Pope Francis on Wednesday named three women to the Dicastery of Bishops, the Vatican office responsible for evaluating new members of the Catholic Church’s hierarchy
Pope Francis on Wednesday has announced three women to be appointed to the Dicastery for Bishops. This marks the first time in history when women are given the responsibility to identify future bishops globally. The two nuns and a lay woman have been appointed to the previously male-dominated committee.
The three women includes sister Raffaella Petrini, from Italy, currently the deputy governor of the Vatican City, nun Yvonne Reungoat, from Paris, a former superior general of a religious order, and a lay woman Maria Lia Zervino, from Argentina, president of the World Union of Catholic Women’s Organizations, UMOFC. These women were among the 14 people who have been appointed this year to the Dicastery for Bishops. Apart from the three women, the other 11 appointed were cardinals, bishops and priests.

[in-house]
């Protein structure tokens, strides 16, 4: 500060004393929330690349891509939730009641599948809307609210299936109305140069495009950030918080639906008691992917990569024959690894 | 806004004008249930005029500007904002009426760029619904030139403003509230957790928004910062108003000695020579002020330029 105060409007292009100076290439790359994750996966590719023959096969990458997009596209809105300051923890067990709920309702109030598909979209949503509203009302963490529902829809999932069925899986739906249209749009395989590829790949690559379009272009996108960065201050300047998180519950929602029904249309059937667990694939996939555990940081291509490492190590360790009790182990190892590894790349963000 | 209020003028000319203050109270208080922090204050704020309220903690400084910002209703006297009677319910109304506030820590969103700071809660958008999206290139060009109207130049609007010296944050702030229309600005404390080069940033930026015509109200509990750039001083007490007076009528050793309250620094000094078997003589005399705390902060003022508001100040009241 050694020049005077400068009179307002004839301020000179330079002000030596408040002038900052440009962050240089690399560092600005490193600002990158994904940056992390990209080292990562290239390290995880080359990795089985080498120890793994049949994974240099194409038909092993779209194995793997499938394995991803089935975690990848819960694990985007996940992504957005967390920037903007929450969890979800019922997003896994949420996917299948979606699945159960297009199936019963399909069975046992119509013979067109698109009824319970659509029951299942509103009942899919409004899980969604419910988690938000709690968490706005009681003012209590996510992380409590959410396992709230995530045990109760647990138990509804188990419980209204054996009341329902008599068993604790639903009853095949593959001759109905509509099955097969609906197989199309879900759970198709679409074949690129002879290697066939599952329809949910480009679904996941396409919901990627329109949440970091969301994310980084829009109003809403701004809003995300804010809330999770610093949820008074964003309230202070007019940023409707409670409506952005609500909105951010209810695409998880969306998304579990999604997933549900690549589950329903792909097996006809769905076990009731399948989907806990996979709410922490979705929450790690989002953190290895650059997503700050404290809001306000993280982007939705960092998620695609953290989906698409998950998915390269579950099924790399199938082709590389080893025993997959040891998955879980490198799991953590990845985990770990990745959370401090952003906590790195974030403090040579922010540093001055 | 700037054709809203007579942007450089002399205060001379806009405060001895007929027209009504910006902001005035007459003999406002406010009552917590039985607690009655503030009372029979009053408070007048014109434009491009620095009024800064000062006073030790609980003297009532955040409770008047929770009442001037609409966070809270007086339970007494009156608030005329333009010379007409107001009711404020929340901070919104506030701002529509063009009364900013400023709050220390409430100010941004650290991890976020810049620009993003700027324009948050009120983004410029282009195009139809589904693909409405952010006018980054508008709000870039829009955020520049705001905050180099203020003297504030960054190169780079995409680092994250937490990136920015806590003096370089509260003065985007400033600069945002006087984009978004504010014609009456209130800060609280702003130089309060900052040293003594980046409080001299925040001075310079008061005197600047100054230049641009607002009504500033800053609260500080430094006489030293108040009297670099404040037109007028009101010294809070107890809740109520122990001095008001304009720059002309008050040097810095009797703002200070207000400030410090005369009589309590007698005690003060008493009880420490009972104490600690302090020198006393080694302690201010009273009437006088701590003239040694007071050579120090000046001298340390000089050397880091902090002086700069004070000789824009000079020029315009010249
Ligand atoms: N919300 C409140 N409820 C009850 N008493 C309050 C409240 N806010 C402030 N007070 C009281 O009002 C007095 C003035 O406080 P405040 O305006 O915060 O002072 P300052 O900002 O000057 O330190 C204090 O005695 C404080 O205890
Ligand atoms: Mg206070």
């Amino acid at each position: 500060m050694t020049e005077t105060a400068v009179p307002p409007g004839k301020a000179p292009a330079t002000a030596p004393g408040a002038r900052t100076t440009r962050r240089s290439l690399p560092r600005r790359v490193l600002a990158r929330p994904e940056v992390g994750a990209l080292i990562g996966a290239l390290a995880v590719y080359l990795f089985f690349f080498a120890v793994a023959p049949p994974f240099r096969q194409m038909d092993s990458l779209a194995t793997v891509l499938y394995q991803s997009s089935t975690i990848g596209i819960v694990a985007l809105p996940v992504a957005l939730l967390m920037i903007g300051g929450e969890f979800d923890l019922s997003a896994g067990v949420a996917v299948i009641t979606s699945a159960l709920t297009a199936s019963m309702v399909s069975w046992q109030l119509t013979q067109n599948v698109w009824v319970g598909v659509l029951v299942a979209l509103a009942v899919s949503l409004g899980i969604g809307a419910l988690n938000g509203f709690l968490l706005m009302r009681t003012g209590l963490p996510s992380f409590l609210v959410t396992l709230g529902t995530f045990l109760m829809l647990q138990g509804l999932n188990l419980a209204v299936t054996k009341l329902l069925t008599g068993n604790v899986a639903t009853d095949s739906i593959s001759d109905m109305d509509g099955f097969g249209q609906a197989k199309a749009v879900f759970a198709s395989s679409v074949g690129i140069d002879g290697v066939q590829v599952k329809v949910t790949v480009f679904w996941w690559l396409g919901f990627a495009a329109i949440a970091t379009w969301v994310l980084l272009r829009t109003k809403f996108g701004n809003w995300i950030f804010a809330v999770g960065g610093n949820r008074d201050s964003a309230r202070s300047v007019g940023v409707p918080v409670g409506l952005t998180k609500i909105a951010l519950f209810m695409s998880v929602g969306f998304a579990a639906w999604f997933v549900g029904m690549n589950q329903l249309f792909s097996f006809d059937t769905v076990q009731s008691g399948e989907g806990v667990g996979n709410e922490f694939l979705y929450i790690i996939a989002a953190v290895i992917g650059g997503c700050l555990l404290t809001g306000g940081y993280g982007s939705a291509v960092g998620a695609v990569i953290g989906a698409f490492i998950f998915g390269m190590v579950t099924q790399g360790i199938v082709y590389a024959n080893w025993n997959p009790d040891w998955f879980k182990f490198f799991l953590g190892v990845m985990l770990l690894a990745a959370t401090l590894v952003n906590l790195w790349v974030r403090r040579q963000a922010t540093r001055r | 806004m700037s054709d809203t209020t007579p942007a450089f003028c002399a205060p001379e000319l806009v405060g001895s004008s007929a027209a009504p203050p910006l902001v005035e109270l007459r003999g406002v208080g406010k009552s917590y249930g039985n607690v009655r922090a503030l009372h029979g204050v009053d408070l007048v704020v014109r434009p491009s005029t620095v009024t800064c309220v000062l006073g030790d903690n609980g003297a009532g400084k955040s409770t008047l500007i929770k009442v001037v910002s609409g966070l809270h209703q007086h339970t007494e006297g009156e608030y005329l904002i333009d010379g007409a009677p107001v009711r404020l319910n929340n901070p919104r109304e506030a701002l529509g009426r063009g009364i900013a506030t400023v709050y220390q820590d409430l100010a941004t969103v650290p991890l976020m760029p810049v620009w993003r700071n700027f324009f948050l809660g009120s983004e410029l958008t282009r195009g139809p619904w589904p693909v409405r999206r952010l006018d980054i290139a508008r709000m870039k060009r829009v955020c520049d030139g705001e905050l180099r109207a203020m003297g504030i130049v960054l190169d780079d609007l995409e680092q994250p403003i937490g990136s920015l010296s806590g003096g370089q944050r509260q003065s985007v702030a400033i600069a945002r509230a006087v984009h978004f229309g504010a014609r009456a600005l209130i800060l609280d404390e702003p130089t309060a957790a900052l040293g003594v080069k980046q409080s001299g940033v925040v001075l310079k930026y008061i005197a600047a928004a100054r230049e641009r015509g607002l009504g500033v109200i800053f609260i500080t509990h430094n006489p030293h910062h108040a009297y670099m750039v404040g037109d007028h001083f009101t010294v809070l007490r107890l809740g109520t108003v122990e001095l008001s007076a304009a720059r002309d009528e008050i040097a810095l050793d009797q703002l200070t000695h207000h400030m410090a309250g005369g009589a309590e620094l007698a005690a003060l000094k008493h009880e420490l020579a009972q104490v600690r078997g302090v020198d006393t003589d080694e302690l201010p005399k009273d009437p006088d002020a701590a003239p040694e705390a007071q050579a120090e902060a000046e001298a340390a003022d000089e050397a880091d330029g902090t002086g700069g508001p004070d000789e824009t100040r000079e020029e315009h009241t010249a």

The process of choosing them is a rigorous one. It starts locally where bishops suggest to archbishops the names of priests they think would make good bishops. Then, this list goes to the ambassador of the country, who further investigates the person and sends his recommendations to the Vatican. After that, finally, the members of the committee, who come from around the world, send their recommendations to the pope, who makes the final decision.
This year, Pope Francis made the decision to name women to the decision-making part of the bishops department as he believed, “This way, things are opening up a bit.” Apart from that, last year, he named nun Sister Alessandra Smerilli to the number two position in the Vatican’s development office, which deals with justice and peace issues.
In this way, Vatican City is paving the way for equality and respect amongst men and women and at the same time inspiring other countries to appoint women to higher levels of authority.
- Staff Reporter